DC Digest – June 2, 2017
OFFICE OF GOVERNMENT RELATIONS
- Trump Asks SCOTUS to See Travel Ban
- Ed Department Loan Collection
- NASA Seeks Ideas
TRUMP ADMINISTRATION ASKS SCOTUS TO REINSTATE TRAVEL BAN
President Trump has asked the Supreme Court to revive his travel ban executive order, hoping that the justices will give the green light to a policy repeatedly blocked by lower courts.
In filings Thursday, June 1, the Justice Department asked the high court to temporarily lift injunctions that bar officials from carrying out Trump’s directive to suspend visa issuance to citizens of six majority-Muslim countries and halt the flow of refugees to the U.S. from across the globe. The Trump administration also asked the justices to add the legality of the travel ban to the high court’s docket.
EDUCATION DEPT. BATTLE OVER DEBT COLLECTION
The federal judge overseeing a legal battle involving the Education Department’s debt collection contracts this week chastised administration attorneys for failing to notify the court about the resignation of the top department official responsible for student financial aid and other “relevant developments.”
U.S. Court of Federal Claims Chief Judge Susan G. Braden cited last week’s resignation of James Runcie as one of several reasons for extending her order prohibiting the department from assigning any defaulted student loans to its existing debt collection firms. Braden said she wants to maintain the “status quo” as she considers the merits of lawsuits filed by companies that lost out on a round of new debt collection contracts awarded in December.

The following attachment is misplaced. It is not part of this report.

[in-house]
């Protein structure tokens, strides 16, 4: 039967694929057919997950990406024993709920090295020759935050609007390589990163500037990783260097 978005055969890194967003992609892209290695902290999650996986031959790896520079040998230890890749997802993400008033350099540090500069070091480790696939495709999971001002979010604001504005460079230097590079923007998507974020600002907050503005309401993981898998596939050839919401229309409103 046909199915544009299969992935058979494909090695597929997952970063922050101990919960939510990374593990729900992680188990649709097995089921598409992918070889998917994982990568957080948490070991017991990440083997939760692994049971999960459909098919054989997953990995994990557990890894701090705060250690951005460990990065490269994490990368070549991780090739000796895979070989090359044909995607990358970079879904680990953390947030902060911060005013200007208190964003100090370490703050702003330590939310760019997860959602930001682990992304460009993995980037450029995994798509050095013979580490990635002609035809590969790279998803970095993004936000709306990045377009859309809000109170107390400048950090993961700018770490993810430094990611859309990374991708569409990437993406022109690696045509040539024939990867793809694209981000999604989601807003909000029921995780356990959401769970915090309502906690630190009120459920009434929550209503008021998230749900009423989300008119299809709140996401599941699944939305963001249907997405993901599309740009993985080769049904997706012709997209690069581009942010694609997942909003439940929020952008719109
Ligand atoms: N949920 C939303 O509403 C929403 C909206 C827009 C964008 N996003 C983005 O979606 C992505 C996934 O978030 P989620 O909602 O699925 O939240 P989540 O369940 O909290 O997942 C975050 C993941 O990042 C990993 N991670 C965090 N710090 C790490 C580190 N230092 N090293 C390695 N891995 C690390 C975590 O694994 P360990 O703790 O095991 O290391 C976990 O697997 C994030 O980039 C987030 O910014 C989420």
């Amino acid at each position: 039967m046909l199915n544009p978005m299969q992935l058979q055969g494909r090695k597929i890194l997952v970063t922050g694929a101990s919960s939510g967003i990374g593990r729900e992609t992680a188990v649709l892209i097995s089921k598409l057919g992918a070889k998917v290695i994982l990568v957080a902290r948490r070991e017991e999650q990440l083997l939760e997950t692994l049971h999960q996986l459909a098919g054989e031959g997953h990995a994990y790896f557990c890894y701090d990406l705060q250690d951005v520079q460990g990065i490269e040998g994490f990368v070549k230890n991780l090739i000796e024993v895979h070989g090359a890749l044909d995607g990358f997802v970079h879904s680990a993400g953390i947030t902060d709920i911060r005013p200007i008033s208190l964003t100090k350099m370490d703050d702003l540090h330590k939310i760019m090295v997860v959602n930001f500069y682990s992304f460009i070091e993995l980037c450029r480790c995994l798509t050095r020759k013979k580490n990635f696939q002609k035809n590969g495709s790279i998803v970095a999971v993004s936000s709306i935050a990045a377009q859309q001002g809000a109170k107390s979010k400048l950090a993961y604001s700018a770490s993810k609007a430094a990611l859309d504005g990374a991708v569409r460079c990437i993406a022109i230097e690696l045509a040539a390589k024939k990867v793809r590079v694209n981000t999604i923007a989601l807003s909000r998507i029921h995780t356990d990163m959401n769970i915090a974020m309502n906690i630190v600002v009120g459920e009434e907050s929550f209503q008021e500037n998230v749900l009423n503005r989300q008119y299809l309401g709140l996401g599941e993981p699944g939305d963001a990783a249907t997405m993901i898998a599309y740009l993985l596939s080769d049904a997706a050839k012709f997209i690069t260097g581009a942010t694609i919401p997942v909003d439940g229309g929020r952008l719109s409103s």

NASA SEEKS LIFE-SAVING IDEAS
NASA is scouting out bright new ideas to help keep astronauts healthy and performing at their peak during lengthy space travel. Long flights in space could lead to muscle deterioration, bone loss, and a host of other physical and mental health problems.
The Translational Research Institute, a consortium of academic research centers that works with NASA, is opening up a new competition for postdoctoral fellows across the US to address those issues. They’ll grant two-year fellowships that will allow young scientists to work on independent projects on human health in space flight, with some guidance from a mentor.